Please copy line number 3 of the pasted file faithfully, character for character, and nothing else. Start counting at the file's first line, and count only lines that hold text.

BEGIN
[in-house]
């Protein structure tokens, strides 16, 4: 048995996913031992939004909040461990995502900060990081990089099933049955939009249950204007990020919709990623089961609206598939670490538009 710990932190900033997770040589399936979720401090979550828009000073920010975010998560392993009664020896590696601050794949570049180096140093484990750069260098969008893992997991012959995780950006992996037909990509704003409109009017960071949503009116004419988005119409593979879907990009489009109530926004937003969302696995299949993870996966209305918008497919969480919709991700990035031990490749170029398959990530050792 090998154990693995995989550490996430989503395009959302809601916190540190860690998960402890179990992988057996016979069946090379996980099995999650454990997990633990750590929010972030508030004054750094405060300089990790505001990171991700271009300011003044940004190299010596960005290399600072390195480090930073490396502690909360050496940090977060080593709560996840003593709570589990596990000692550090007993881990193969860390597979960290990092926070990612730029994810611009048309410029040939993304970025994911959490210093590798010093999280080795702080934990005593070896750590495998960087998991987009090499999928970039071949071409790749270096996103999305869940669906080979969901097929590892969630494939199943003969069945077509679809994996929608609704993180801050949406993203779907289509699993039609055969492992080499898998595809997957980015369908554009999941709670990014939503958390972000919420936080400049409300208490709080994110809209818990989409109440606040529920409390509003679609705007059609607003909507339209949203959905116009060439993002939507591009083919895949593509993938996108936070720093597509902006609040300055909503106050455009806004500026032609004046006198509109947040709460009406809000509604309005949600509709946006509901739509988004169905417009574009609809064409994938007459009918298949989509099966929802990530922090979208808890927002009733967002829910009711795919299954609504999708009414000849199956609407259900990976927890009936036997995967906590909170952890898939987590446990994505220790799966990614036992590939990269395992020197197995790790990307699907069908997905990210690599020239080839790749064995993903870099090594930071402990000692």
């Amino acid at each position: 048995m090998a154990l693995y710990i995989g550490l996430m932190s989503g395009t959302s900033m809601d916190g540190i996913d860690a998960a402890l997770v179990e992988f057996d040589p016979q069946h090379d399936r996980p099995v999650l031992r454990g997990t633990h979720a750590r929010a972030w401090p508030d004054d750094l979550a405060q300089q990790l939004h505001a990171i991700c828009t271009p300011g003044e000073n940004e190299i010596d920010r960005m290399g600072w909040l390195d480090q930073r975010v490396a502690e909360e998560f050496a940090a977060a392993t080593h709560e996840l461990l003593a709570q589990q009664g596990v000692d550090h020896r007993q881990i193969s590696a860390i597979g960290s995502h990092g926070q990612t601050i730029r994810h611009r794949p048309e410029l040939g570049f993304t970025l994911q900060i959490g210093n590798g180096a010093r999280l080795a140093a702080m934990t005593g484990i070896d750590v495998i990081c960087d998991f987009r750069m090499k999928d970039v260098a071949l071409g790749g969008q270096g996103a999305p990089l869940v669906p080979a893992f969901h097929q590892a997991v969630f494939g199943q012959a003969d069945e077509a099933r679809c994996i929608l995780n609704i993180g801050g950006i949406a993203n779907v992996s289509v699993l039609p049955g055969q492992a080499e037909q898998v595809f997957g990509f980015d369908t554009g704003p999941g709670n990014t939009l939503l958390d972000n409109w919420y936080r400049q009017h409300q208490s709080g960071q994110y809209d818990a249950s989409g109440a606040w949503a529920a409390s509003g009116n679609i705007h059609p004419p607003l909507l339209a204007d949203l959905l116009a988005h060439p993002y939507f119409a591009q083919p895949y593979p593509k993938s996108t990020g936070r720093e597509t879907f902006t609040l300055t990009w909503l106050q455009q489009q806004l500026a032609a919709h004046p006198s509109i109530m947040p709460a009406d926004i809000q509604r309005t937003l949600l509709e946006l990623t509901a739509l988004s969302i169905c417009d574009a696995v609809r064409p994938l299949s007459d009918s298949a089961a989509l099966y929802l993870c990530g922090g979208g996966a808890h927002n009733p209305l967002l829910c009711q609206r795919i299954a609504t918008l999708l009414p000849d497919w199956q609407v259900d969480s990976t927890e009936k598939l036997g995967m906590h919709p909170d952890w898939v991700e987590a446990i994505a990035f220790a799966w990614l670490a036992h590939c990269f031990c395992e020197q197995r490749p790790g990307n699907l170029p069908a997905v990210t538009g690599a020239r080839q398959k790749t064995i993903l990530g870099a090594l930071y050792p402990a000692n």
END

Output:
């Amino acid at each position: 048995m090998a154990l693995y710990i995989g550490l996430m932190s989503g395009t959302s900033m809601d916190g540190i996913d860690a998960a402890l997770v179990e992988f057996d040589p016979q069946h090379d399936r996980p099995v999650l031992r454990g997990t633990h979720a750590r929010a972030w401090p508030d004054d750094l979550a405060q300089q990790l939004h505001a990171i991700c828009t271009p300011g003044e000073n940004e190299i010596d920010r960005m290399g600072w909040l390195d480090q930073r975010v490396a502690e909360e998560f050496a940090a977060a392993t080593h709560e996840l461990l003593a709570q589990q009664g596990v000692d550090h020896r007993q881990i193969s590696a860390i597979g960290s995502h990092g926070q990612t601050i730029r994810h611009r794949p048309e410029l040939g570049f993304t970025l994911q900060i959490g210093n590798g180096a010093r999280l080795a140093a702080m934990t005593g484990i070896d750590v495998i990081c960087d998991f987009r750069m090499k999928d970039v260098a071949l071409g790749g969008q270096g996103a999305p990089l869940v669906p080979a893992f969901h097929q590892a997991v969630f494939g199943q012959a003969d069945e077509a099933r679809c994996i929608l995780n609704i993180g801050g950006i949406a993203n779907v992996s289509v699993l039609p049955g055969q492992a080499e037909q898998v595809f997957g990509f980015d369908t554009g704003p999941g709670n990014t939009l939503l958390d972000n409109w919420y936080r400049q009017h409300q208490s709080g960071q994110y809209d818990a249950s989409g109440a606040w949503a529920a409390s509003g009116n679609i705007h059609p004419p607003l909507l339209a204007d949203l959905l116009a988005h060439p993002y939507f119409a591009q083919p895949y593979p593509k993938s996108t990020g936070r720093e597509t879907f902006t609040l300055t990009w909503l106050q455009q489009q806004l500026a032609a919709h004046p006198s509109i109530m947040p709460a009406d926004i809000q509604r309005t937003l949600l509709e946006l990623t509901a739509l988004s969302i169905c417009d574009a696995v609809r064409p994938l299949s007459d009918s298949a089961a989509l099966y929802l993870c990530g922090g979208g996966a808890h927002n009733p209305l967002l829910c009711q609206r795919i299954a609504t918008l999708l009414p000849d497919w199956q609407v259900d969480s990976t927890e009936k598939l036997g995967m906590h919709p909170d952890w898939v991700e987590a446990i994505a990035f220790a799966w990614l670490a036992h590939c990269f031990c395992e020197q197995r490749p790790g990307n699907l170029p069908a997905v990210t538009g690599a020239r080839q398959k790749t064995i993903l990530g870099a090594l930071y050792p402990a000692n």